On the Computational Power of Transformers and Its Implications in Sequence Modeling

06/16/2020 ∙ by Satwik Bhattamishra, et al. ∙ Microsoft BITS Pilani 0

Transformers are being used extensively across several sequence modeling tasks. Significant research effort has been devoted to experimentally probe the inner workings of Transformers. However, our conceptual and theoretical understanding of their power and inherent limitations is still nascent. In particular, the roles of various components in Transformers such as positional encodings, attention heads, residual connections, and feedforward networks, are not clear. In this paper, we take a step towards answering these questions. We analyze the computational power as captured by Turing-completeness. We first provide an alternate proof to show that vanilla Transformers are Turing-complete and then we prove that Transformers with positional masking and without any positional encoding are also Turing-complete. We further analyze the necessity of each component for the Turing-completeness of the network; interestingly, we find that a particular type of residual connection is necessary. We demonstrate the practical implications of our results via experiments on machine translation and synthetic tasks.

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1 Introduction

Transformer [vaswani2017attention] is a recent self-attention based sequence-to-sequence architecture which has led to state of the art results across various NLP tasks including machine translation [ott-etal-2018-scaling, vaswani2017attention], language modeling [radford2018improving], question answering [devlin-etal-2019-bert, liu2019roberta] and semantic role labeling [strubell-etal-2018-linguistically]. Although a number of variants of Transformers have been proposed for different tasks, the original architecture still underlies these variants.

While the training and generalization of machine learning models such as Transformers are the central goals in their analysis, an essential prerequisite to this end is characterization of the computational power of the model: training a model for a certain task cannot succeed if the model is computationally incapable of carrying out the task. While the computational capabilities of recurrent networks (RNNs) have been studied for decades

[kolen2001field, siegelmann2012neural], for Transformers we are still in early stages. The celebrated work of [siegelmann1992computational] showed, assuming arbitrary precision, that RNNs are Turing-complete

, meaning that they are capable of carrying out any algorithmic task formalized by Turing machines. Recently,

[perez2019turing] have shown that vanilla Transformers with hard-attention can also simulate Turing machines given arbitrary precision.

Figure 1: (a) Self Attention with positional encoding, (b) Self Attention with positional masking without positional encoding

The role of various components in the efficacy of Transformers is an important question for further improvements. Recently, some researchers have sought to empirically analyze different aspects of Transformers. [voita-etal-2019-analyzing], [michel2019sixteen] investigate the effect of pruning attention heads and their results suggest that different types of attention heads may have different roles in the functioning of the network. Since the Transformer doesn’t process the input sequentially, it requires some form of positional information. Various positional encoding schemes have been proposed to capture order information [shaw-etal-2018-self, dai-etal-2019-transformer, Huang2018AnIR]. At the same time, on machine translation, [yang2019assessing] showed that the performance of Transformers with only positional masking is comparable to that with positional encodings. [kerneltsai2019transformer] raised the question of whether explicit encoding is necessary if positional masking is used. Since [perez2019turing]’s Turing-completeness proof relied heavily on residual connections, they asked whether these connections are essential for Turing-completeness. In this paper, we take a step towards answering such questions.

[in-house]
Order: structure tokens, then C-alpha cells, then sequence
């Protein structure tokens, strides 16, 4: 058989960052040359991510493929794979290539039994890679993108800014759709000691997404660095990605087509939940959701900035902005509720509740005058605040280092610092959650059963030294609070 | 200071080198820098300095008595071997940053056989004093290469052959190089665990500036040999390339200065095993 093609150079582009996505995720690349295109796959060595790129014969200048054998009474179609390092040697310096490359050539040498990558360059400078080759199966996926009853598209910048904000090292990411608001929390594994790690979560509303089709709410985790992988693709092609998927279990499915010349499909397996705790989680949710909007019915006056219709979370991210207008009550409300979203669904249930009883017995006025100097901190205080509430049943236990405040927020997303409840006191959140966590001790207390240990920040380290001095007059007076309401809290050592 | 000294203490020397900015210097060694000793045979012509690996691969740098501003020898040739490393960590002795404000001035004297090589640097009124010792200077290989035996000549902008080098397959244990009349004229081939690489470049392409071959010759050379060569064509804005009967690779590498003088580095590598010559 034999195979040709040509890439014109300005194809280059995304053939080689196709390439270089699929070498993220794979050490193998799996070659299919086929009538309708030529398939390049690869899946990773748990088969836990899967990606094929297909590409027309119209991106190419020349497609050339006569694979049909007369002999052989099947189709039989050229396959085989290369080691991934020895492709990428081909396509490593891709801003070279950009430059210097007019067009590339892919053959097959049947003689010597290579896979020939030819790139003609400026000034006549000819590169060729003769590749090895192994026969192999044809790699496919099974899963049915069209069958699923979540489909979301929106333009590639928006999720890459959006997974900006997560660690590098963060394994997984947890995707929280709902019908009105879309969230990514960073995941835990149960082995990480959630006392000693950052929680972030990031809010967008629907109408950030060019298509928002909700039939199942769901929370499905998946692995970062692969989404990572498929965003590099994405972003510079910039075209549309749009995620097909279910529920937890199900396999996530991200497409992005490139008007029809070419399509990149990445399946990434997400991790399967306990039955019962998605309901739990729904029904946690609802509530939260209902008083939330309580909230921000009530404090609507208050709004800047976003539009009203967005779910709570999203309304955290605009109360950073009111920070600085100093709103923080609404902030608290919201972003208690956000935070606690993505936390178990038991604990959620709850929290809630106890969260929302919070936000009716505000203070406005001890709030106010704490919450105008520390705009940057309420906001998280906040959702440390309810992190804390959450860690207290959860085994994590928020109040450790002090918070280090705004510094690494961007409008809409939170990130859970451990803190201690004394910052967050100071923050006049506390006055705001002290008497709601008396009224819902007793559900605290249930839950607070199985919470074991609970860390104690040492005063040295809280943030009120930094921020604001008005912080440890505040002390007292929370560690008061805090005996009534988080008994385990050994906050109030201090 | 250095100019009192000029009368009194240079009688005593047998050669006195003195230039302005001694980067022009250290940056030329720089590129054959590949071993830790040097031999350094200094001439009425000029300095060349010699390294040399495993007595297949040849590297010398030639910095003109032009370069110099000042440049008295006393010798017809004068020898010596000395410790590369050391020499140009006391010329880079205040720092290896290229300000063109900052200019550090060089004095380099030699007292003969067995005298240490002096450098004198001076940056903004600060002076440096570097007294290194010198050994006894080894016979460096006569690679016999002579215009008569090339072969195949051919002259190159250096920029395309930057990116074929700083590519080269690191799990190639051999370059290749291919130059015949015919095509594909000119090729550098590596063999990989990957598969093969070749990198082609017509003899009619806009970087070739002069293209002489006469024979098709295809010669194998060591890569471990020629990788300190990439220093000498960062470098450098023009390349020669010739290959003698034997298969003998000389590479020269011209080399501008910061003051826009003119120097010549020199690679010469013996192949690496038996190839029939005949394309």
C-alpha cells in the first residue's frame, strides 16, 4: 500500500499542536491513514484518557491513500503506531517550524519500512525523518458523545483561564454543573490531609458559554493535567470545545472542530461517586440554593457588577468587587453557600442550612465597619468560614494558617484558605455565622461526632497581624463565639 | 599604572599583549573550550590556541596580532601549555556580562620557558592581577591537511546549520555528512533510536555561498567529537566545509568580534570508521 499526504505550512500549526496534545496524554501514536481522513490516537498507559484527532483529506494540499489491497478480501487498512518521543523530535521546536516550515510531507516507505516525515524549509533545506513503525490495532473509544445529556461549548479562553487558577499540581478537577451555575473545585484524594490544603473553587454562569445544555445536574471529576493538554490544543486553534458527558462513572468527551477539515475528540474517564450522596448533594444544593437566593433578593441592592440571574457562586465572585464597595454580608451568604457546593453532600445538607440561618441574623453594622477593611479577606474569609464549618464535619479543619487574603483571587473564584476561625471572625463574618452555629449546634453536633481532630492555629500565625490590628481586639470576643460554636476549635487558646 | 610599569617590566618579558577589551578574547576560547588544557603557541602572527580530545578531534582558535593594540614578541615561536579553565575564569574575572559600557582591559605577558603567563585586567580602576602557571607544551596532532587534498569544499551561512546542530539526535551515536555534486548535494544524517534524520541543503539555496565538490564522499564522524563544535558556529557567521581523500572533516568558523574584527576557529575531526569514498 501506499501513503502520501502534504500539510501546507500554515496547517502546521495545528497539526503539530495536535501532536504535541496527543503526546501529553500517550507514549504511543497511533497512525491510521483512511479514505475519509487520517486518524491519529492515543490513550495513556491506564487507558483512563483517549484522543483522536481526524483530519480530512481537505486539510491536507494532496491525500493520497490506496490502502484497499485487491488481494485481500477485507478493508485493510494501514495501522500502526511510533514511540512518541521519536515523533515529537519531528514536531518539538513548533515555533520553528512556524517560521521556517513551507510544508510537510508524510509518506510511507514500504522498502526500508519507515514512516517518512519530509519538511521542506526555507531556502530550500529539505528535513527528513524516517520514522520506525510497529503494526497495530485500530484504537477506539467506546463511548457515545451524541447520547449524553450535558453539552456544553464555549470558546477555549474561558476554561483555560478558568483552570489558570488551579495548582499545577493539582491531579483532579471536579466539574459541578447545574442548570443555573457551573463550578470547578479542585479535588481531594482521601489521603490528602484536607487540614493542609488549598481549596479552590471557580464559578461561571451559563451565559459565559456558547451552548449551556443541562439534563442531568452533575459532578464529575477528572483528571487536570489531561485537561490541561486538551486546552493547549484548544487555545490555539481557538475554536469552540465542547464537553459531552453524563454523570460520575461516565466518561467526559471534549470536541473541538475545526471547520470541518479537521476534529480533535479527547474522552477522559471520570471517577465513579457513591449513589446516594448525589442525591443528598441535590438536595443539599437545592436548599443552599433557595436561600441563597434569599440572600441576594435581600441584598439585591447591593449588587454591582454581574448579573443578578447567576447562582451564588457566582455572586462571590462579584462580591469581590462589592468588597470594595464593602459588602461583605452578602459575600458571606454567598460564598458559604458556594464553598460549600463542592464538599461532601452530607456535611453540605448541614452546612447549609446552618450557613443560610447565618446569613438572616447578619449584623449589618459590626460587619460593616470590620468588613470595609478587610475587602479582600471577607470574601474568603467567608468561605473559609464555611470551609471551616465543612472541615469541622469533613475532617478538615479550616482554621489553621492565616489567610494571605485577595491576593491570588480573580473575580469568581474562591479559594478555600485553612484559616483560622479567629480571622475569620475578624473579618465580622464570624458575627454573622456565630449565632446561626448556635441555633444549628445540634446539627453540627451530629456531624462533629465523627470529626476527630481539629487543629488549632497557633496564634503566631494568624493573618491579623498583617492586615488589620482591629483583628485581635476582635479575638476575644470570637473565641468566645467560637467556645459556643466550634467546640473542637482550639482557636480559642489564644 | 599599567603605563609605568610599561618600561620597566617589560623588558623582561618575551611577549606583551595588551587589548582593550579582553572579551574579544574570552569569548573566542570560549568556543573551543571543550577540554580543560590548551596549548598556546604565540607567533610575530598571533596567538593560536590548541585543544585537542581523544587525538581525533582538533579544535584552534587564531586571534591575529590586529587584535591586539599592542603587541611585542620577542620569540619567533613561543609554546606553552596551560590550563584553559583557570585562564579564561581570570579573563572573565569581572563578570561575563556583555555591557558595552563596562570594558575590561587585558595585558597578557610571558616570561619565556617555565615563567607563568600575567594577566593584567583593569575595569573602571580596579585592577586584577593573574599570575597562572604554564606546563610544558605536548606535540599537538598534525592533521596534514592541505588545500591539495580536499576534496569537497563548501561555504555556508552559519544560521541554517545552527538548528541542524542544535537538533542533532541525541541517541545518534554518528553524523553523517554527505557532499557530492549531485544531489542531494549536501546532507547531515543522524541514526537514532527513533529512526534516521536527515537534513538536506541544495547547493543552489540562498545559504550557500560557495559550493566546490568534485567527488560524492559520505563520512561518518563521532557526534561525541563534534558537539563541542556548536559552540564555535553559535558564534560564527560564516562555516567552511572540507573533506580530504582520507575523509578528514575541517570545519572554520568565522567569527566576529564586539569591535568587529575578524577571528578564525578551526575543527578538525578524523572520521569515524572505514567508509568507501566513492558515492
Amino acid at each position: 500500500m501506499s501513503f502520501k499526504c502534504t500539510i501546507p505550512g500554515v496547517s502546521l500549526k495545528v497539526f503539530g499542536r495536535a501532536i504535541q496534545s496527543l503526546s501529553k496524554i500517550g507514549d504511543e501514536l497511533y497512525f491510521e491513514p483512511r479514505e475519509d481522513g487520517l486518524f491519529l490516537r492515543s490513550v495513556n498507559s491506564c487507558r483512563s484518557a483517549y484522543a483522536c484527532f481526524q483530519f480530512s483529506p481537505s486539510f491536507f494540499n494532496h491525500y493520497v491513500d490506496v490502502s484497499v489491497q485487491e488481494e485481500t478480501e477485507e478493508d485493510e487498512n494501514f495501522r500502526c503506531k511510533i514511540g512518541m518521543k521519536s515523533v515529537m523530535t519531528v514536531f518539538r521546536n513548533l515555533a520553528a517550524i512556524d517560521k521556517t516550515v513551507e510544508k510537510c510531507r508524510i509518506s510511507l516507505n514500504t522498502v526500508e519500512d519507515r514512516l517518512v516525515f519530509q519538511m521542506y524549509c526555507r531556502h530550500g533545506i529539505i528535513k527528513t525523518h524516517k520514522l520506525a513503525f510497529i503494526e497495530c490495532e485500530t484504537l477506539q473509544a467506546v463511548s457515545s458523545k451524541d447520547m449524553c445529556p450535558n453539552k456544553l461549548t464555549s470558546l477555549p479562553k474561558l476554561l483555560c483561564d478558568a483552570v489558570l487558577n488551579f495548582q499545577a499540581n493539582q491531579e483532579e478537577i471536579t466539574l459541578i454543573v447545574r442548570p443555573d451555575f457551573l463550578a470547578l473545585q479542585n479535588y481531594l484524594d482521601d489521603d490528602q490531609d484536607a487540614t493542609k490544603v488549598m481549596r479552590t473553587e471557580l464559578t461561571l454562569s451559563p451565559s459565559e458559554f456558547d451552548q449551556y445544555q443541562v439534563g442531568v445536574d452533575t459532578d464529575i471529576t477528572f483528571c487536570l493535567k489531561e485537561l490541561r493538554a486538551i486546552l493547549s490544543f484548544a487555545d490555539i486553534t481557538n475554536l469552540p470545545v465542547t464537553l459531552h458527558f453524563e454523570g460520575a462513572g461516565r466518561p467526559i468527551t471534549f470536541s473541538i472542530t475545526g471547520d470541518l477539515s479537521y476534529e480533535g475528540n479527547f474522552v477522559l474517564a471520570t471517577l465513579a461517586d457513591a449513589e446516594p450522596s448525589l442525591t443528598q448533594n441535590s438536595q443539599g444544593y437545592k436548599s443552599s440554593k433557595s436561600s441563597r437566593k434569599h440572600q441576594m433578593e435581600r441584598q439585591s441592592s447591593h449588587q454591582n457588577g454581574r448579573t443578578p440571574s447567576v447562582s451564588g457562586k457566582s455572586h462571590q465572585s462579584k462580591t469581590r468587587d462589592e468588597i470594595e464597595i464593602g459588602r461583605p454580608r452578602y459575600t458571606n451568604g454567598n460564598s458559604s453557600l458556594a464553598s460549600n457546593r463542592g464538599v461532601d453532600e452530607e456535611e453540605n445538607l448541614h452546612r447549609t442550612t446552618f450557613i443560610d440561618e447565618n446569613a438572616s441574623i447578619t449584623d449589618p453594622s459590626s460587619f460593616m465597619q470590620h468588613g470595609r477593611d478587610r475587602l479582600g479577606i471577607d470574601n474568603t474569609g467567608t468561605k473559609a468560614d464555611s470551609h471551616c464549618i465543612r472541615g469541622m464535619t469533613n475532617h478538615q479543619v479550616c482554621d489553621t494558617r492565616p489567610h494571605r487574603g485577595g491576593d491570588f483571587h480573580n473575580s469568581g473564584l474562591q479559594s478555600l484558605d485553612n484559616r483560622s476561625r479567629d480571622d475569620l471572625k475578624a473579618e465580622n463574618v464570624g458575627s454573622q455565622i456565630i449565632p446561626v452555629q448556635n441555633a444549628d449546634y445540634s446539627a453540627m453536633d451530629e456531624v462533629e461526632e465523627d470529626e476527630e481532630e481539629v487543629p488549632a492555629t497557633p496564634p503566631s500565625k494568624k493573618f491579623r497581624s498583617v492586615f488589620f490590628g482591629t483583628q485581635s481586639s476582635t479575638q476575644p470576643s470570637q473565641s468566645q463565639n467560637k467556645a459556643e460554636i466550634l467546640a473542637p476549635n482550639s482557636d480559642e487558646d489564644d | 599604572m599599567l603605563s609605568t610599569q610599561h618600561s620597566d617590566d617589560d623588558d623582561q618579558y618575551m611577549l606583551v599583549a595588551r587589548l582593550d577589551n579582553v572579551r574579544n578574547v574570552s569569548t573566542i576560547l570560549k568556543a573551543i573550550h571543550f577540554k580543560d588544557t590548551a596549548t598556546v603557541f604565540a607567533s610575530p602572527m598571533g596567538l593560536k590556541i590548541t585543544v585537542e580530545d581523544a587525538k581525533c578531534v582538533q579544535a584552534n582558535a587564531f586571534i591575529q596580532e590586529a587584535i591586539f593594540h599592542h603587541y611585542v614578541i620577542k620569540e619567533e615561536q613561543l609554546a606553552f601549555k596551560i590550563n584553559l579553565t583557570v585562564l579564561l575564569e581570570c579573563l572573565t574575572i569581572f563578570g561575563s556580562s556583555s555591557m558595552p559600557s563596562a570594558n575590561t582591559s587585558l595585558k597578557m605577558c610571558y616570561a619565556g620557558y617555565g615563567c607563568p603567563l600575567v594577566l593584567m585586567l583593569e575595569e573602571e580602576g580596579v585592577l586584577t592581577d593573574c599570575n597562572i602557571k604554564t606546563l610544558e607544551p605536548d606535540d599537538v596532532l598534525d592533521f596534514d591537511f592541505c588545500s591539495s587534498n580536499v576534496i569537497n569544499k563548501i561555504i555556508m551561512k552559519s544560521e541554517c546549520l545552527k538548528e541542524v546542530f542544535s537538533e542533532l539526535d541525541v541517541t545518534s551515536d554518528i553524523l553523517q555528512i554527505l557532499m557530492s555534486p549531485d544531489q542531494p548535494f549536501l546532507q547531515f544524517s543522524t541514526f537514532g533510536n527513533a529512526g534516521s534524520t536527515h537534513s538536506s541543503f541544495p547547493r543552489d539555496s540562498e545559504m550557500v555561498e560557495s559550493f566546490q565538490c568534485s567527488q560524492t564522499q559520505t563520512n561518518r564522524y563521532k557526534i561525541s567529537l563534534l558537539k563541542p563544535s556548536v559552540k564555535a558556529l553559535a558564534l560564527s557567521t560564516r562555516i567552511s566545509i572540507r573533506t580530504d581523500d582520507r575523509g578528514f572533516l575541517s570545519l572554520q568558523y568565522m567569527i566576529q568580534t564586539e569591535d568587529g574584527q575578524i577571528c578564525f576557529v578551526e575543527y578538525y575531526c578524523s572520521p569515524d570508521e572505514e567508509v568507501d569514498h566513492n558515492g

Our primary goal is to better understand the role of different components with respect to the computational power of the network. The main contributions of our paper are:
(i) We provide an alternate proof to show that Transformers are Turing-complete by directly relating Transformers to RNNs. More importantly, we prove that Transformers with positional masking and without positional encoding are also Turing-complete.
(ii) We analyze the necessity of various components such as self attention blocks, residual connections and feedforward networks for Turing-completeness. Figure 2 provides an overview of our results.
(iii) We explore the implications of our results via experiments on machine translation and synthetic datasets.

2 Related Work

Self Attention Models became popular after the success of Transformers. Several variants were introduced to address the shortcomings of Vanilla Transformers on other seq-to-seq tasks. Variants such as universal Transformers [universaldehghani2018]

were proposed to improve the performance on learning general algorithms. Efforts were made to combine recurrent and self-attention models

[hao-etal-2019-modeling], [chen-etal-2018-best]. A positional masking based approach to incorporate order information was advocated by [shen2018disan].

Computational Power of neural networks

has been studied since the foundational paper [mcculloch1943logical]; in particular, this aspect of RNNs has long been studied [kolen2001field]. The seminal work by [siegelmann1992computational] showed that RNNs can simulate a Turing machine by using unbounded precision. [chen2017recurrent]